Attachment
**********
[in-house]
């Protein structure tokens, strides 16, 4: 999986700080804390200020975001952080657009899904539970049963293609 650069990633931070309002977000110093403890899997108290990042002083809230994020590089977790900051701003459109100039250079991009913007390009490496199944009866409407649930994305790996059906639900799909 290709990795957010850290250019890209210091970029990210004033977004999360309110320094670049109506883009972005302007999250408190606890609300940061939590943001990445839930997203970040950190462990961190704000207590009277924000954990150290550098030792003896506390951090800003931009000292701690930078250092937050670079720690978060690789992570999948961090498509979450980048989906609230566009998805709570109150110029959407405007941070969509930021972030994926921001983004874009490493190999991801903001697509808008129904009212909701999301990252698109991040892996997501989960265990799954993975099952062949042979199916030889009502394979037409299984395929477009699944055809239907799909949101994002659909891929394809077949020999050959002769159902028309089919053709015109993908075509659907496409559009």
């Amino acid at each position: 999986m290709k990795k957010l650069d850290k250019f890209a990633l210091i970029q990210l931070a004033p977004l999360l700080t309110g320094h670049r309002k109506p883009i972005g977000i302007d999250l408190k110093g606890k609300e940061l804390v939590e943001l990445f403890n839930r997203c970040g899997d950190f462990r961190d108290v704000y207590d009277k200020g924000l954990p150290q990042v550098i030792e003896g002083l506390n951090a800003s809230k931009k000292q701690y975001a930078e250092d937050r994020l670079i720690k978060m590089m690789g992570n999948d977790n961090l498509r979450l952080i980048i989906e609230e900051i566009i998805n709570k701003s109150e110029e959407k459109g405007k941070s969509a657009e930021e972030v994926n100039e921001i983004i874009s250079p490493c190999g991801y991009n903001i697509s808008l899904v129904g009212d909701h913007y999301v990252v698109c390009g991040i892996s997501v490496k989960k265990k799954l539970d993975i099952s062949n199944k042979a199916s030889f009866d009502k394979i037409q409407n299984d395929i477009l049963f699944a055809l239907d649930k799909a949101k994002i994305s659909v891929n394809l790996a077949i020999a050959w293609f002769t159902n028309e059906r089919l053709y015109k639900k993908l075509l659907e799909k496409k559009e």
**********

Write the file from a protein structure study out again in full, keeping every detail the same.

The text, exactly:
[in-house]
């Protein structure tokens, strides 16, 4: 999986700080804390200020975001952080657009899904539970049963293609 650069990633931070309002977000110093403890899997108290990042002083809230994020590089977790900051701003459109100039250079991009913007390009490496199944009866409407649930994305790996059906639900799909 290709990795957010850290250019890209210091970029990210004033977004999360309110320094670049109506883009972005302007999250408190606890609300940061939590943001990445839930997203970040950190462990961190704000207590009277924000954990150290550098030792003896506390951090800003931009000292701690930078250092937050670079720690978060690789992570999948961090498509979450980048989906609230566009998805709570109150110029959407405007941070969509930021972030994926921001983004874009490493190999991801903001697509808008129904009212909701999301990252698109991040892996997501989960265990799954993975099952062949042979199916030889009502394979037409299984395929477009699944055809239907799909949101994002659909891929394809077949020999050959002769159902028309089919053709015109993908075509659907496409559009």
């Amino acid at each position: 999986m290709k990795k957010l650069d850290k250019f890209a990633l210091i970029q990210l931070a004033p977004l999360l700080t309110g320094h670049r309002k109506p883009i972005g977000i302007d999250l408190k110093g606890k609300e940061l804390v939590e943001l990445f403890n839930r997203c970040g899997d950190f462990r961190d108290v704000y207590d009277k200020g924000l954990p150290q990042v550098i030792e003896g002083l506390n951090a800003s809230k931009k000292q701690y975001a930078e250092d937050r994020l670079i720690k978060m590089m690789g992570n999948d977790n961090l498509r979450l952080i980048i989906e609230e900051i566009i998805n709570k701003s109150e110029e959407k459109g405007k941070s969509a657009e930021e972030v994926n100039e921001i983004i874009s250079p490493c190999g991801y991009n903001i697509s808008l899904v129904g009212d909701h913007y999301v990252v698109c390009g991040i892996s997501v490496k989960k265990k799954l539970d993975i099952s062949n199944k042979a199916s030889f009866d009502k394979i037409q409407n299984d395929i477009l049963f699944a055809l239907d649930k799909a949101k994002i994305s659909v891929n394809l790996a077949i020999a050959w293609f002769t159902n028309e059906r089919l053709y015109k639900k993908l075509l659907e799909k496409k559009e």